In his statement, the Director General (DG) of Health Services Dr. Asela Gunawardana states that if COVID-19 reaches community spread, then the positive rate will spike up as an indication. He concludes by this criteria that Sri Lanka does not have community spread.
In November 2020, FactCheck assessed a statement by the Chief Epidemiologist of the Ministry of Health and concluded that Sri Lanka had, even then, reached community spread, based on globally accepted criteria. This fact check will assess whether the current claim, despite not fitting any known definitional criteria, could yet have some merit on an empirical basis.
To assess the claim, FactCheck consulted the WHO’s global COVID-19 updates from March 2020 to February 2021 and global COVID-19 testing data from Our World in Data. As of 10 February 2021, 74 countries were classified as having community spread. Of these, FactCheck evaluated data on the 24 countries for which (i) comprehensive testing data was available; and (ii) in the week preceding classification as community spread, the number of tests per day was at least 4,000.
An increase in the positive rate (the ratio of cases to tests) that the DG refers to is the same as a decline in the test-to-case ratio (TCR). Since TCR is the more commonly reported metric globally, this fact check will use it, rather than the positive rate, to assess the DG’s claim.
For the 24 countries assessed, the 30-day average TCR ranged from a minimum of 2.79 (Mexico) to a maximum of 107.68 (Ethiopia), with a mean of 29.9. On 10 February 2021, Sri Lanka’s average TCR was 27.25 – this puts Sri Lanka very close to the global mean for countries at the point they were classified as ‘community transmission’. The DG’s claim implies that the TCR must “drastically” decline for the transmission level to be upgraded to ‘community transmission’. However, globally this is not the case. In 8 of the 24 countries assessed, the TCR actually increased in the month leading up to the classification change – this means that it takes more tests to identify a positive case. This does not necessarily mean that the spread is reducing; it can also mean that a country’s testing regime has improved. In the month preceding 10 February 2021, Sri Lanka’s TCR decreased by 2.03.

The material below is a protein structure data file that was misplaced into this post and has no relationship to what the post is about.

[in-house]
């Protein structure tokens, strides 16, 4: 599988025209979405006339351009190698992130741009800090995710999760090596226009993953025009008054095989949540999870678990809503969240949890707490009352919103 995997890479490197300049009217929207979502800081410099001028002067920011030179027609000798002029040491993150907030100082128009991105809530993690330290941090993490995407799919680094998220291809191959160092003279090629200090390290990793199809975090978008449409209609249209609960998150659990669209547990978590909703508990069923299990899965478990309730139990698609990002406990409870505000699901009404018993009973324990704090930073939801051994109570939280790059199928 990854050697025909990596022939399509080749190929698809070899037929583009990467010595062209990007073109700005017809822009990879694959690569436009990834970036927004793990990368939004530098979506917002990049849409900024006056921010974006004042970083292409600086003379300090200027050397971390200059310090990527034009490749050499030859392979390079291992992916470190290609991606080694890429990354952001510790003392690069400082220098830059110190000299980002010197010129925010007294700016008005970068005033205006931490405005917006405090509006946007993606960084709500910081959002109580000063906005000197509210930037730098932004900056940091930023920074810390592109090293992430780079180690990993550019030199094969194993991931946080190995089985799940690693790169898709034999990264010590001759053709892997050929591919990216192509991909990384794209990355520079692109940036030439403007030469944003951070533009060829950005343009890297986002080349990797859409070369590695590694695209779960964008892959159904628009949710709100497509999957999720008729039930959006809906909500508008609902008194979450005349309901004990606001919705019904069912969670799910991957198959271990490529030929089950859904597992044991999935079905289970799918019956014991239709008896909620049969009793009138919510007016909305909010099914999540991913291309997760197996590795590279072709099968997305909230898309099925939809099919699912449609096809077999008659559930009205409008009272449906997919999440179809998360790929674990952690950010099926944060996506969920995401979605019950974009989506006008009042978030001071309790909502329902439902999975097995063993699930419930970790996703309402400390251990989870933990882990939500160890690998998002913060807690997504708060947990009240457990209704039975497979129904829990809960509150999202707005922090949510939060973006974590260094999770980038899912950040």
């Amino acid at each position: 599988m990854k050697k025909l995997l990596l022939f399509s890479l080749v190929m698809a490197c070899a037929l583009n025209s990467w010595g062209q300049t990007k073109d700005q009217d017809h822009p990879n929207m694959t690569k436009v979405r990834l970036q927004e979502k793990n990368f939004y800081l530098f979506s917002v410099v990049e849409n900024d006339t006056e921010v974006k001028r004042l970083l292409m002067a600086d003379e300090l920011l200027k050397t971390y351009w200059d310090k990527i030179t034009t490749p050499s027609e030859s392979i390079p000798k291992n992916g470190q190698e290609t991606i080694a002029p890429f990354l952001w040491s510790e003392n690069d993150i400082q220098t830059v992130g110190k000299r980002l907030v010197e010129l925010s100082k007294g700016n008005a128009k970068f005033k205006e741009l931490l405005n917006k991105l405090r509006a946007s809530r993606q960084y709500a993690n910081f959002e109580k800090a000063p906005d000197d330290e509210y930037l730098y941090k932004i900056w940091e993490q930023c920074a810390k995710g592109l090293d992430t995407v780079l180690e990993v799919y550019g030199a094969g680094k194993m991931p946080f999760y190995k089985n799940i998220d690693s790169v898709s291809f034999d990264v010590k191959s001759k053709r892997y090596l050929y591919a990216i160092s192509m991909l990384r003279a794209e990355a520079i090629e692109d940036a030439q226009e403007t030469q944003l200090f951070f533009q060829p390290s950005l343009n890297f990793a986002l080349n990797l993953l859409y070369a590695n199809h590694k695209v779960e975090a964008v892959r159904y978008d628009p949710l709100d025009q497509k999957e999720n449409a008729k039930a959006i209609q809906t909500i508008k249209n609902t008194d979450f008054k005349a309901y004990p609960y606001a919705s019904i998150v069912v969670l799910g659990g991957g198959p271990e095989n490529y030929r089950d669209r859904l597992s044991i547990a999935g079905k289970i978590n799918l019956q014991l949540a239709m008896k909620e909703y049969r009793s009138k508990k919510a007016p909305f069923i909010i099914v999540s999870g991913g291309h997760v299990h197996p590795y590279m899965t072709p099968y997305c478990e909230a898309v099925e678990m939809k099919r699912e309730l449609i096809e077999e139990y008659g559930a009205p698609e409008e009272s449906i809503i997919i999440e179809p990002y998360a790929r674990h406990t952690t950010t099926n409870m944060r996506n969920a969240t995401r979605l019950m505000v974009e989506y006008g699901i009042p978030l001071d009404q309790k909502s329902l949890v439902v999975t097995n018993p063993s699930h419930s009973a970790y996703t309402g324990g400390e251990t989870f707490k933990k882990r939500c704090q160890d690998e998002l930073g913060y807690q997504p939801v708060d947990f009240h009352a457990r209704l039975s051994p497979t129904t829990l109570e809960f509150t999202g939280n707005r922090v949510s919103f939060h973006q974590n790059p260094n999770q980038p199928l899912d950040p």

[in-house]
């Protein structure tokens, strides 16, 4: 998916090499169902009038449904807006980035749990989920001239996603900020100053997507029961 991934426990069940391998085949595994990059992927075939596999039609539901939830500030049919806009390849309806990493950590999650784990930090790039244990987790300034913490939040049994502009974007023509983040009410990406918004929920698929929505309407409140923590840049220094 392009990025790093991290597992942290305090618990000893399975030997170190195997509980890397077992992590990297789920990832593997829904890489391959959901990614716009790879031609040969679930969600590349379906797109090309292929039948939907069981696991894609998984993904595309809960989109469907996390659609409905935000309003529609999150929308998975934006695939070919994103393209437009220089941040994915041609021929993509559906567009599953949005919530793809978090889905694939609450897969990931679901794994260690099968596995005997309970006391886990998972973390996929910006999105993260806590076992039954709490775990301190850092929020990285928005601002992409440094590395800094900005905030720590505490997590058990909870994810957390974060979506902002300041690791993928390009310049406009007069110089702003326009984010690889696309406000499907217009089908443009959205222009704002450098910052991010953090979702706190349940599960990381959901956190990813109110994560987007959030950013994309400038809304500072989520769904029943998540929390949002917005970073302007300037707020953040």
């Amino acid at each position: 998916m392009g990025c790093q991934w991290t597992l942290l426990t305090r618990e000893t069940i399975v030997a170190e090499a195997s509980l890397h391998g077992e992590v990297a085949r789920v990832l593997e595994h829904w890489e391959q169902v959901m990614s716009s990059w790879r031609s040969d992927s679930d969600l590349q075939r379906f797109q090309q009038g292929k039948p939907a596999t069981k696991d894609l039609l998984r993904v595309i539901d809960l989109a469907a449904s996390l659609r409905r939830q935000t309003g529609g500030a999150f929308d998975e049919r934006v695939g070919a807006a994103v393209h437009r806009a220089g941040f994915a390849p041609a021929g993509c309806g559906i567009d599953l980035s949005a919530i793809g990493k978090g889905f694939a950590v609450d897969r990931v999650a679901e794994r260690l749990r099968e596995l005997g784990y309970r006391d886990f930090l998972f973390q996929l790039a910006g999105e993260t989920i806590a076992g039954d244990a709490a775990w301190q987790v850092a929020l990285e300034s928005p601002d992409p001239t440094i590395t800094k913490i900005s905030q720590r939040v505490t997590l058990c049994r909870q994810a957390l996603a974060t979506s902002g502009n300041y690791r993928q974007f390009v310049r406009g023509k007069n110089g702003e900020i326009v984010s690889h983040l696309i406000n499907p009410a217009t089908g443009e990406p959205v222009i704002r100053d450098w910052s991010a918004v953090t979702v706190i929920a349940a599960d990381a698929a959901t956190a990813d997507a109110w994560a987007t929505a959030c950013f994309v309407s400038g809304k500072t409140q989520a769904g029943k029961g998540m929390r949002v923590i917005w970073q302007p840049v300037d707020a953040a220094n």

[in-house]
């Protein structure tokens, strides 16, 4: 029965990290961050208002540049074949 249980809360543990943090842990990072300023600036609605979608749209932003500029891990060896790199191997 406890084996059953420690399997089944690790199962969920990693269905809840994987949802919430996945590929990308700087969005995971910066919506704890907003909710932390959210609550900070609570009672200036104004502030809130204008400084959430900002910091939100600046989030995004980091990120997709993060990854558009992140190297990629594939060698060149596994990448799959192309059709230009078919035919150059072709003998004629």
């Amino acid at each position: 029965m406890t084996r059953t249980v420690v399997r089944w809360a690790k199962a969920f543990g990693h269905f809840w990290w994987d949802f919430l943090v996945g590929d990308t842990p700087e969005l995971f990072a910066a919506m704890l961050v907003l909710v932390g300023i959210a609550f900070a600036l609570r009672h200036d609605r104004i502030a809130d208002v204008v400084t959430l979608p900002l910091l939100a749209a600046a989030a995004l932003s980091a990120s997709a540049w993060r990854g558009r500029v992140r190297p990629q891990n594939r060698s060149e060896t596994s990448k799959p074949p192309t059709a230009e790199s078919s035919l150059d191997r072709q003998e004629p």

In terms of TCR, Sri Lanka is worse off than at least nine countries at the point they were classified as ‘community transmission’. Its decline in TCR is higher than at least 11 countries. These numbers means that countries like Finland, Hungary, Lithuania and Luxembourg, were all actually doing better than Sri Lanka in terms of their both their TCR numbers and TCR trend at the point at which their COVID-19 spread was classified as ‘community transmission’.
Therefore, in addition to deviating from any known definition on the classification of ‘community transmission’, the DG’s claim is also contrary to empirical evidence. Hence, we classify the DG’s statement as FALSE.
Originally published on @factchecklka on 19 November 2018.
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